The corollary of so-called same-sex marriage is not that marriage is seen more broadly than in the traditional understanding, but that the understanding of marriage has been obliterated, for it is seen so broadly that it really has no content.
There is a principle in Scholastic philosophy: “that which can be all does be none.” This applies particularly to the obscure potency known as primary matter, which refers to the underlying potentiality in all material things. But to take a more everyday example, plasticine of itself has no fixed shape: It can be any shape — we can form it into a pyramid, or make it circular or square.
Now applying this to the fluid concepts just mentioned, they are so vague and changeable that they lack definite content; and can mean pretty much whatever we choose to make them mean. What passes for intellectual discussion today resembles the attitude of Humpty Dumpty in Alice Through the Looking Glass: “‘When I use a word,’ Humpty Dumpty said, in rather a scornful tone, ‘it means just what I want it to mean, neither more nor less’.”
That insane scenario would be bad enough if it were confined to a small number of eccentric individuals, but the disturbing fact is that it is taking over the intellectual environment in schools and universities, and is being peddled by the media. And the almost incredible thing is that it is being imposed on the whole population by those in powerful positions, and backed up by civil “laws.”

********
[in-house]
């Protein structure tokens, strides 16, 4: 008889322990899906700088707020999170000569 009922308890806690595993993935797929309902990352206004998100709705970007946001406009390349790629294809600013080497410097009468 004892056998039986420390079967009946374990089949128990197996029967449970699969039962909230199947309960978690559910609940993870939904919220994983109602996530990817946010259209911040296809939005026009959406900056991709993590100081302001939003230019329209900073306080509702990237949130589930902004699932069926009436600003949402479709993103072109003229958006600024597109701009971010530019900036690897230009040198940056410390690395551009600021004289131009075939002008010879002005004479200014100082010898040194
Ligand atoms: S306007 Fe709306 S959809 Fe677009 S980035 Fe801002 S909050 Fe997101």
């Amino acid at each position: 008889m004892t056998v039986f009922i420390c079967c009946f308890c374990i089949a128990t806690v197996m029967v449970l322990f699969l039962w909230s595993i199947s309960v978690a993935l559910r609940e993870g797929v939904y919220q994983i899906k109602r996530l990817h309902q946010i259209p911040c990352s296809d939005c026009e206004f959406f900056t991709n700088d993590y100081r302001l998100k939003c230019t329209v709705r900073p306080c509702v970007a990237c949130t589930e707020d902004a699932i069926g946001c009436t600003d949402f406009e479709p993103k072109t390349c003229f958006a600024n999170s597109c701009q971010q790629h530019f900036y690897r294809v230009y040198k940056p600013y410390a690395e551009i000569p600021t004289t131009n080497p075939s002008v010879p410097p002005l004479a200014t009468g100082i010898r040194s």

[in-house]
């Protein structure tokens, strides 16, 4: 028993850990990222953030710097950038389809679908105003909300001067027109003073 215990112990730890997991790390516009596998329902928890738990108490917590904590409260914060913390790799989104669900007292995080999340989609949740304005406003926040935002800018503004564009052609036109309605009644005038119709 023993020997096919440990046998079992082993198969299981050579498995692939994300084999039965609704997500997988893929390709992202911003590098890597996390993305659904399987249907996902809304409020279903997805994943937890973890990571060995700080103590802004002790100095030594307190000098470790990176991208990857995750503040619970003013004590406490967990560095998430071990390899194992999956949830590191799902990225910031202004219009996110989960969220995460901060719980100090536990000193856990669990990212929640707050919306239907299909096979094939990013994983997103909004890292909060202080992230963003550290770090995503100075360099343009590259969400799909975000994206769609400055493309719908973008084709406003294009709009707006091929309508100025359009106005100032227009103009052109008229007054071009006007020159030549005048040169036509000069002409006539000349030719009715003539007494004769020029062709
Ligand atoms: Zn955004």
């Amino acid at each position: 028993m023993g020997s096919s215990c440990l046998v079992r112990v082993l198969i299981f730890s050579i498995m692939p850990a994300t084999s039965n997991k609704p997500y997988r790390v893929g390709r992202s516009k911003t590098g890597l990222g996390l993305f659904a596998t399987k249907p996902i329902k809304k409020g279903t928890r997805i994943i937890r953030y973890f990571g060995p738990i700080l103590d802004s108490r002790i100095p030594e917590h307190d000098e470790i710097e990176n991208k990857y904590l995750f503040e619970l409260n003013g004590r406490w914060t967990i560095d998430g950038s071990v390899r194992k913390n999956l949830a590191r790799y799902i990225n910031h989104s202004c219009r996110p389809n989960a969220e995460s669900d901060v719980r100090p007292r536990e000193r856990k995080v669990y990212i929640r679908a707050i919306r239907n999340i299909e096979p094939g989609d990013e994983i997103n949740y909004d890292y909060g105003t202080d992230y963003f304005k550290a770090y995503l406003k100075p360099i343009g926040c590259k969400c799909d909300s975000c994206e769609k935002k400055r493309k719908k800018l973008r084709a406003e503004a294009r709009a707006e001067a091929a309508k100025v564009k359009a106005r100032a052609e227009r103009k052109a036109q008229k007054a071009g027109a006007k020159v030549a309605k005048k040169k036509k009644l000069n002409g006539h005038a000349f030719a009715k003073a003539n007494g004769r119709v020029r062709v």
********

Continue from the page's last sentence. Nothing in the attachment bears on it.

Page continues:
In the fairy tale, after Humpty Dumpty had his great fall, all the king’s horses and all the king’s men were unable to put him together again. But what they were unable to achieve has now been accomplished by the modern intelligentsia, aided by the modern media and a corrupt legal system.
Of course it is not simply a matter of intellectual errors. The moral basis is a more profound cause: the fanatical urge to promote immoral behavior, driven by the subconscious awareness that such behavior is profoundly inhuman, is the force behind today’s activism, with its dictatorial silencing of anyone who defends a sane view of reality. Uneasy consciences are at the heart of the problem.
But the very fact that things are so bad is paradoxically a reason for optimism. There will inevitably be a strong reaction, and let us hope in the not distant future. There is already a renewed interest in the wisdom of the past and in the legacy from Plato and Aristotle to St. Thomas Aquinas and his modern followers.
Edward Feser, with his acute and devastating critiques of today’s “new atheists,” is a prominent example of a thinker combating the modern errors.
The morally corrupt practices being forced on society today must from their very nature lead to great unhappiness, and this will provoke a healthy reaction, particularly as parents see the kind of world in which their children are growing up. Whatever the immediate future holds, I believe we can be moderately optimistic about the longer term.